A four-bedroom duplex on the 59th and 60th floors has an elliptical half-bath, a wet bar/lounge, a butler’s pantry, a gallery, a media room, an eat-in kitchen and a 45-foot long entertaining suite on the upper level and the bedrooms and a gallery and a laundry/kitchenette on the lower level.

A four-bedroom on the 30th floor has a living room that is about 42 feet square.

Some two-bedroom units have 42-foot-long living rooms.


Trump Tower’s glitz is muted considerably by its impressive monumentality.

The building replaced the very handsome, but modest Bonwit Teller Building that had been designed by Warren & Wetmore in 1929 and remodeled the next year by Ely Jacques Kahn.

Bonwit Teller was an important bastion of “limestone” retail elegance on the avenue along with such other stores as DePinna and Best & Company that have also disappeared as did the great Savoy Plaza Hotel that was demolished for the General Motors Building.

Trump convinced Tiffany’s to sell its unused air rights and he had his architect prepare a 77-story design for his project that could be built “as-of-right” as part of his successful attempt to get permission to not provide a through-block arcade for a zoning bonus but instead an east-west arcade to join up with the planned mid-block atrium for a new skyscraper for I. B. M. to the east of his building.

Trump’s demolition of the 11-story Bonwit Teller store was accomplished quickly to avoid a protest to preserve some extremely attractive, 15-foot-high, Art Deco-style bas-reliefs and decorative ironwork above the store’s entrance that had been promised to the Metropolitan Museum of Art.

Bonwit’s relocated to a new mid-rise, mid-block site on 57th Street east of Tiffany’s. Bonwit’s, however, did not survive too long at that location, which was subsequently was taken over by Galleries Lafayette and then rebuilt for Nike.

While WaterTower Place in Chicago had initial success with the concept of an inner-city, vertical shopping mall, Trump Tower’s boutiques in the atrium have had mixed success.

The large bronze frame outlining the lobby entrance of Trump Tower on the avenue set the tone for the interior and contrasted boldly with the dark glass frontage of the building’s original storefronts.

In 1998, Trump permitted the Fifth Avenue façade above the entrance to be altered to accommodate a two-story-high sign for "Avon." The sign had gray letters against a cream background and was behind clear glass windows and the Avon name was more prominent than the Trump name in bronze.

The Avon sign was not ugly, but very strange. After all, in New York what is Avon compared to Trump?

What was the Donald thinking?

In early 2004, Asprey had Sir Norman Foster, the famous British high-tech architect, redesign its corner store in the building and the design further radically altered the building’s base. The new store was very elegant, of course, but also very white and bright and large. It did not relate to the rest of the building. It did not last long as Asprey would relocate in 2007 uptown to Madison Avenue and the space was taken over by Gucci, which replaced Foster’s bright storefront with an elegant translucent treatment in 2008.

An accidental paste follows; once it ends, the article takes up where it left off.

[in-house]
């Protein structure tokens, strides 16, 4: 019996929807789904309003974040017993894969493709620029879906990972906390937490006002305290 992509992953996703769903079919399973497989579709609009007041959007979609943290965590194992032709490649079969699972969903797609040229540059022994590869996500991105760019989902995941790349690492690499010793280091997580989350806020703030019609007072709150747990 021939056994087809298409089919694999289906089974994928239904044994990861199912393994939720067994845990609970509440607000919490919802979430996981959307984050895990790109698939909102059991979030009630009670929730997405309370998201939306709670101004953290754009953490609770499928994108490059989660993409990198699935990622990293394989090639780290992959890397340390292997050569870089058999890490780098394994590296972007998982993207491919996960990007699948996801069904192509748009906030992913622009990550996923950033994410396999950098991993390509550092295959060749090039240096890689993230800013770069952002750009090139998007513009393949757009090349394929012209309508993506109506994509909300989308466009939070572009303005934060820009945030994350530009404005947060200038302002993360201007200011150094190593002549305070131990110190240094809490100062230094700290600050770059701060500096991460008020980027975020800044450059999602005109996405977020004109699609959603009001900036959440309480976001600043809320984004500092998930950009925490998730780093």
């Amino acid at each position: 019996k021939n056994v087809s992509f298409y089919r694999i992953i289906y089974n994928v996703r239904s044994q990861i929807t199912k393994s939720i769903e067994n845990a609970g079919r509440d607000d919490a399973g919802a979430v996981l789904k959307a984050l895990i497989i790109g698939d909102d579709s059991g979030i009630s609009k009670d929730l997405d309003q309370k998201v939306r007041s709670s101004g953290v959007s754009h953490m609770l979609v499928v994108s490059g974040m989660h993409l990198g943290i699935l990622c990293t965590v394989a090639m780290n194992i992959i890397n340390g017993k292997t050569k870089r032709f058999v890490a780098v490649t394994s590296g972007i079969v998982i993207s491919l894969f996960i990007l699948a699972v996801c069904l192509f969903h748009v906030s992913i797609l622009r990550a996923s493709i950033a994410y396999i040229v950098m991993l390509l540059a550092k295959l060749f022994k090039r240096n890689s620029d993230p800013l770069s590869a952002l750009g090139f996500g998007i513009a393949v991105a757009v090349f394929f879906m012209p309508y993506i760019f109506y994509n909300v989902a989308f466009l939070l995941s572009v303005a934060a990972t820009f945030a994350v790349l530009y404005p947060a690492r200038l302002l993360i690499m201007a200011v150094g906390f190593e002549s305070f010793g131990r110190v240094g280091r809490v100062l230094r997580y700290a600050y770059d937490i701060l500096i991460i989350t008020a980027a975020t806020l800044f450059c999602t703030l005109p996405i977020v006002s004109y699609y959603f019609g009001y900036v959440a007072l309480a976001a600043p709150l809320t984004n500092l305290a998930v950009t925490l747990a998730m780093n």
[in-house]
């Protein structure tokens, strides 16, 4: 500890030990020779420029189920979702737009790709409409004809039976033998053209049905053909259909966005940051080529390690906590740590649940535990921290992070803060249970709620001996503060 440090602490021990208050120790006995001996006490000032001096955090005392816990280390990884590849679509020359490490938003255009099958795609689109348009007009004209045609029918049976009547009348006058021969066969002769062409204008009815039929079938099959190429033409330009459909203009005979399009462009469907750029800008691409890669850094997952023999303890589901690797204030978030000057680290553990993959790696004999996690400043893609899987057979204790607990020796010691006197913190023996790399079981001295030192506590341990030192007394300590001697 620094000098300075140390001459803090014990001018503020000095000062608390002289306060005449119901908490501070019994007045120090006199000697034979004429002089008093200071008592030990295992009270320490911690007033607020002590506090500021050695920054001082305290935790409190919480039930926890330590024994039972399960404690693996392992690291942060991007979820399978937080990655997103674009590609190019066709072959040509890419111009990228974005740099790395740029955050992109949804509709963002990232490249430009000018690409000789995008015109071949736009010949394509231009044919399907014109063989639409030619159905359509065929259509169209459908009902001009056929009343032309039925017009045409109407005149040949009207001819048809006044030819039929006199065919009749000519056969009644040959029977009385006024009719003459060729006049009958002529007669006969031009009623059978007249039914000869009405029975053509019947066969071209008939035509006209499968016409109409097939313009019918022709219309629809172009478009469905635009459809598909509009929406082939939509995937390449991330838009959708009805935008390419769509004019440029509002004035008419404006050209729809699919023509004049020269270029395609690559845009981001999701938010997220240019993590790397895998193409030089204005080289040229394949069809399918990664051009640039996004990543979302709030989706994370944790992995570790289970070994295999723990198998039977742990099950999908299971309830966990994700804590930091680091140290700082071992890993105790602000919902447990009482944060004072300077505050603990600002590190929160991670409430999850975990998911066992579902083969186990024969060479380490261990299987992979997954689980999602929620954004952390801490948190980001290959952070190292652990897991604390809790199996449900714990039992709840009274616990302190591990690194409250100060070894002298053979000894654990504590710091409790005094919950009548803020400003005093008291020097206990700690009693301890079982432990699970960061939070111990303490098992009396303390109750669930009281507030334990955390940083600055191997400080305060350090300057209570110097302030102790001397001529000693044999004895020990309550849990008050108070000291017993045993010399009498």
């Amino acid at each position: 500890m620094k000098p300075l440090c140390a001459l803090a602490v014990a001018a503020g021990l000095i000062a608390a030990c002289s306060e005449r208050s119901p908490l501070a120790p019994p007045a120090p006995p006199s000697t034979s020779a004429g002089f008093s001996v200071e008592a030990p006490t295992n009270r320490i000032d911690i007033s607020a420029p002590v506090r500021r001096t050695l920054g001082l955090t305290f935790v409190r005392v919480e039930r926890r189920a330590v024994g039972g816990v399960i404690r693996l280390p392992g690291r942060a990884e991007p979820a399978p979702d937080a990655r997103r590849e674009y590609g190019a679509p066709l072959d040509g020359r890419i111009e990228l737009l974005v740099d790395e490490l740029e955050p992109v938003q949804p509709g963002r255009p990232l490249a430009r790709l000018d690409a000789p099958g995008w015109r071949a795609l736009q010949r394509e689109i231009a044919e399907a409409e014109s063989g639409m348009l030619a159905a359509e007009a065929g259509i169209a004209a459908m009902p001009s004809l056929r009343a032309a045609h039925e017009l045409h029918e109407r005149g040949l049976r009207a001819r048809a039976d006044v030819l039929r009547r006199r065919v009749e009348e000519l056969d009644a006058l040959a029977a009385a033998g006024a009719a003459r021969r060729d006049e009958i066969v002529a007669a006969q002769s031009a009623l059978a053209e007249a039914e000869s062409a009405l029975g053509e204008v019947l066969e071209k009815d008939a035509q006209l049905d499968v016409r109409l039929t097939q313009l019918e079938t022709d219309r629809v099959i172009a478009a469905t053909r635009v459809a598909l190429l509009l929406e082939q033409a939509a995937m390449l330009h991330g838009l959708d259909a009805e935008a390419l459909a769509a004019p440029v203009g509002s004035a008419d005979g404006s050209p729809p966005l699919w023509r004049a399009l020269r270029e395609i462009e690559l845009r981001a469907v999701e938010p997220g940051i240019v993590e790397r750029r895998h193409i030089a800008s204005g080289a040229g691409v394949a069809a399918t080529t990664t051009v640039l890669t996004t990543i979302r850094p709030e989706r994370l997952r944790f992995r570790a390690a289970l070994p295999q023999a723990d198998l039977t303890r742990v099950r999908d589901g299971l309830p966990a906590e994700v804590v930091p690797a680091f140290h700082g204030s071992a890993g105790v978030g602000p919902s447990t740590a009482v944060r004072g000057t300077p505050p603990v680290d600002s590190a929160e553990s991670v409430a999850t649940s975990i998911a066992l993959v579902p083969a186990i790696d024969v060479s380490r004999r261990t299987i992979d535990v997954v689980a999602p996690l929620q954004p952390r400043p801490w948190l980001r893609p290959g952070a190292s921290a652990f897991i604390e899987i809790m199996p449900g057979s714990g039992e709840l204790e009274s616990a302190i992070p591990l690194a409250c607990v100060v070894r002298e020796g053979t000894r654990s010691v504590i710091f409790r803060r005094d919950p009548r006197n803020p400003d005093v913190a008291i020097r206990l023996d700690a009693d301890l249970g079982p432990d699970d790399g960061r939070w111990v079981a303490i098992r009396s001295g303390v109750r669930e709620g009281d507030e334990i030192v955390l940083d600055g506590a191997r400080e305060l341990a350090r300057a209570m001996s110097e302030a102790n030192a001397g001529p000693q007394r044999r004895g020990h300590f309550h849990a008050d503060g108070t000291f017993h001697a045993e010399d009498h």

Bonwit’s former building had complemented the adjoining Tiffany Building and initially it relocated to a mid-block location in a new polished red-granite building on 57th Street between Tiffany’s and the new I.B.M. tower. It was connected to Trump Tower at several levels in the Trump atrium but Bonwit’s did not survive too long and was replaced by Galleries Lafayette, which, in turn, closed and was placed in 1996 by a new retail building for Nike that resembles a large high school building.

Trump Tower’s atrium opened onto the large skylit bamboo court/garden/atrium of the I.B.M. Building that contained an entrance to its excellent art gallery. The art gallery, perhaps the nicest space of its kind in midtown, eventually closed and I.B.M. relocated.  

Without Trump Tower, the nearby IBM Building and the former A.T.&T. Building across the street, might not have been developed. The latter company also relocated and its building was taken over by Sony and Sony subsequently decided to relocate to Madison Square Park and the new owners then considered converted the building to luxury condominiums, but finally decided to keep it as an office building.

To his great credit, Trump has remained and maintains his office here as well as occupying the penthouse.

An early design by Scutt for the tower had three exterior glass elevators but it was rejected because it required the sacrifice of too much saleable interior space.

As the building entered middle age, it acquired new fame as the site of Trump’s popular television series, “Celebrity Apprentice,” in which the developer, the pin-up man of real estate, became associated with the phrase, “You’re fired.”  

And in November, 2016, it became even more famous when Mr. Trump was elected President of the United States and continued to maintain a penthouse and office in the building creating security concerns for some residents.


Out of 44

Architecture Rating: 32 / 44

Out of 36

Location Rating: 33 / 36

Out of 39

Features Rating: 19 / 39


CityRealty Rating Reference

  • 30+ remarkable
  • 20-29 distinguished
  • 11-19 average
  • < 11 below average
  • 27+ remarkable
  • 18-26 distinguished
  • 9-17 average
  • < 9 below average
  • 22+ remarkable
  • 16-21 distinguished
  • 9-15 average
  • < 9 below average
  • #23 Rated condo in Manhattan
  • #7 Rated condo - Midtown
  • #3 Rated condo - Midtown East